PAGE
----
IPTV Poll: Opening for RBOCs

Readers are open to IPTV from RBOCs and mobile operators, but security is a big challenge

June 13, 2005

2 Min Read
IPTV Poll: Opening for RBOCs

With IPTV one of the biggest theme at last week’s Supercomm, it might be a good time to catch up on the latest findings from our poll booths.

First up, IPTV in general: An IPTV poll that’s been running on the site for several weeks -- IPTV: The New Plug-In Drug -- now has closed, with 265 respondents. In general, the returns show favorable and somewhat optimistic hopes for IPTV advances.

The largest percentage of respondents say they are service-provider agnostic when it comes to getting their IPTV -- 30% say, “I don't care how it gets to me: I want my IPTV!” when asked over which network they would like it delivered. Twenty-six percent of respondents would prefer to get it from RBOCs and ILECs, and only 12% prefer cable.

What about folks who bear grudges against specific types of service provider? Judging from the info collected in our poll, the cable providers are the least desired of all potential video providers. (Could it be the size of that cable bill?) Thirty-six percent of respondents say they would least like the cable provider to provide IPTV services. Another 31% percent would avoid wireless providers.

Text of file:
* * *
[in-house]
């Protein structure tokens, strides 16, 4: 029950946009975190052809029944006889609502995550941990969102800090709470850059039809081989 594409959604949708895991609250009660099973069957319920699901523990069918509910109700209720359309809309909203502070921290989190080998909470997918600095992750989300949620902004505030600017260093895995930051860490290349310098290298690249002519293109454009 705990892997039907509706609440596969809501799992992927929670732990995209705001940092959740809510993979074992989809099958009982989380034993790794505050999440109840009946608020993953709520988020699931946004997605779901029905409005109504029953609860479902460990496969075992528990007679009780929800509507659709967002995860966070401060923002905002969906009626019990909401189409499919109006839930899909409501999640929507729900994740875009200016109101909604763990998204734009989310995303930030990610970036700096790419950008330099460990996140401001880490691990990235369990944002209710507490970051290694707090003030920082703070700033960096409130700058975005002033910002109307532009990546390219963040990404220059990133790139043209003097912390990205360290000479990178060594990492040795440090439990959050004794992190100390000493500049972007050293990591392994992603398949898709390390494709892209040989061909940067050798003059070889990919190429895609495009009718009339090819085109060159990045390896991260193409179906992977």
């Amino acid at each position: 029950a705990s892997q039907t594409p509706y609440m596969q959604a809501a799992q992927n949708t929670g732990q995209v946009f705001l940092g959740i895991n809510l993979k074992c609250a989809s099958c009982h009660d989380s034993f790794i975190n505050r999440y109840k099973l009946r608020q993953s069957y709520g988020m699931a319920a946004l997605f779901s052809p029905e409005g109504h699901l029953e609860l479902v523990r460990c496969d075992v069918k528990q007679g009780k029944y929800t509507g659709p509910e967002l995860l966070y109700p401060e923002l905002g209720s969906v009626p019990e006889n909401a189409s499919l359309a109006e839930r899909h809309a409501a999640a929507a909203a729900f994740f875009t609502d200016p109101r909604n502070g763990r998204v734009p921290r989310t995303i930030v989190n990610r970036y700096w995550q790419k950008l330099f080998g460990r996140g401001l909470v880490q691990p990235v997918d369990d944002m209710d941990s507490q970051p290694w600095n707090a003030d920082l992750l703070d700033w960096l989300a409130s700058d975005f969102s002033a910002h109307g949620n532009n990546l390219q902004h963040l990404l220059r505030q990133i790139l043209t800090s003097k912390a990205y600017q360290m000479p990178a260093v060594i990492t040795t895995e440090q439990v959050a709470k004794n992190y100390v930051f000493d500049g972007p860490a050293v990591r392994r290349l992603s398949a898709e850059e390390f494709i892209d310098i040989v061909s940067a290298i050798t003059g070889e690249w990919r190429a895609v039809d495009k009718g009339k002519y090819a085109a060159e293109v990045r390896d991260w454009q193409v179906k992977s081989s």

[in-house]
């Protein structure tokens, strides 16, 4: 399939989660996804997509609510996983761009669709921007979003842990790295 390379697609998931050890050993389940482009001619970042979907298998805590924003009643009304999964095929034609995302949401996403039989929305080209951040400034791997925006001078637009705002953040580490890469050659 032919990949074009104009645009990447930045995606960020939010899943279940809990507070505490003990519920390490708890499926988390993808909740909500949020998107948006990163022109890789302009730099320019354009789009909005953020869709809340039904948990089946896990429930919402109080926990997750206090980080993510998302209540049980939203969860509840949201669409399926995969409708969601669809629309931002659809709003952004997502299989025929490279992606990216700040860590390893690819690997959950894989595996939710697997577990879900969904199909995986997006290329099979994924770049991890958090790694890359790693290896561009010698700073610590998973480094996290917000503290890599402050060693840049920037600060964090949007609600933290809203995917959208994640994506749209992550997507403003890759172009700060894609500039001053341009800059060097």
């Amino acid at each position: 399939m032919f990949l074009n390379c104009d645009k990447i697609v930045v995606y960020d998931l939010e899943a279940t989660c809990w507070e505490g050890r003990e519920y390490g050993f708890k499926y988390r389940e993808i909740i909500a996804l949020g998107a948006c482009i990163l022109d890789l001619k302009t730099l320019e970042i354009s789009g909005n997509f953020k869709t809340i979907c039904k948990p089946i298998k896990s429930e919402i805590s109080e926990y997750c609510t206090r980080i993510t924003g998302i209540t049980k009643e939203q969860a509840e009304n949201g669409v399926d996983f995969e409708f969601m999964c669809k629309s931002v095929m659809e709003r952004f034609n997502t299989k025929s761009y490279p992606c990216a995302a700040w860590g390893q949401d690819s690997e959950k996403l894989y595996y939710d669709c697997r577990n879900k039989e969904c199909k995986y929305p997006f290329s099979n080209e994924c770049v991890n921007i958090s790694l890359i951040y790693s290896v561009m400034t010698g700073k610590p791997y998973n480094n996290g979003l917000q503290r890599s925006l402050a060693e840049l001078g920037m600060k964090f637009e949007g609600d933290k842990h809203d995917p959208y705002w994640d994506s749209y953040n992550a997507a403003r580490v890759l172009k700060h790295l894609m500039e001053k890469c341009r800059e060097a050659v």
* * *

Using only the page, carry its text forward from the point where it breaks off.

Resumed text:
Most folks, 55%, say they wouldn’t pay a premium for IPTV that offered a wider range of content. But 40% would pay an extra $20 a month.

A majority of poll respondents, 51%, feel piracy and security should be the leading concerns of content providers. Twenty-nine percent say the largest barrier to IPTV would be last-mile bandwidth.

What about mobile IPTV? An Unstrung poll -- Mobile TV: Switched On? -- demonstrates that getting IPTV on a mobile device may be practical for techies, but it’s not ready to go mainstream.

Fifty-eight percent of the 95 respondents so far say IPTV on mobile devices is “an interesting niche application that will please the gadget geeks.”

Forty-four percent of the respondents say they would pay $10 a month for such a luxury, and 33 percent believe these services would be best deployed over today's 2.5G and 3G networks.

Take our newest IPTV poll: End-to-End IPTV

— R. Scott Raynovich, US Editor, Light Reading

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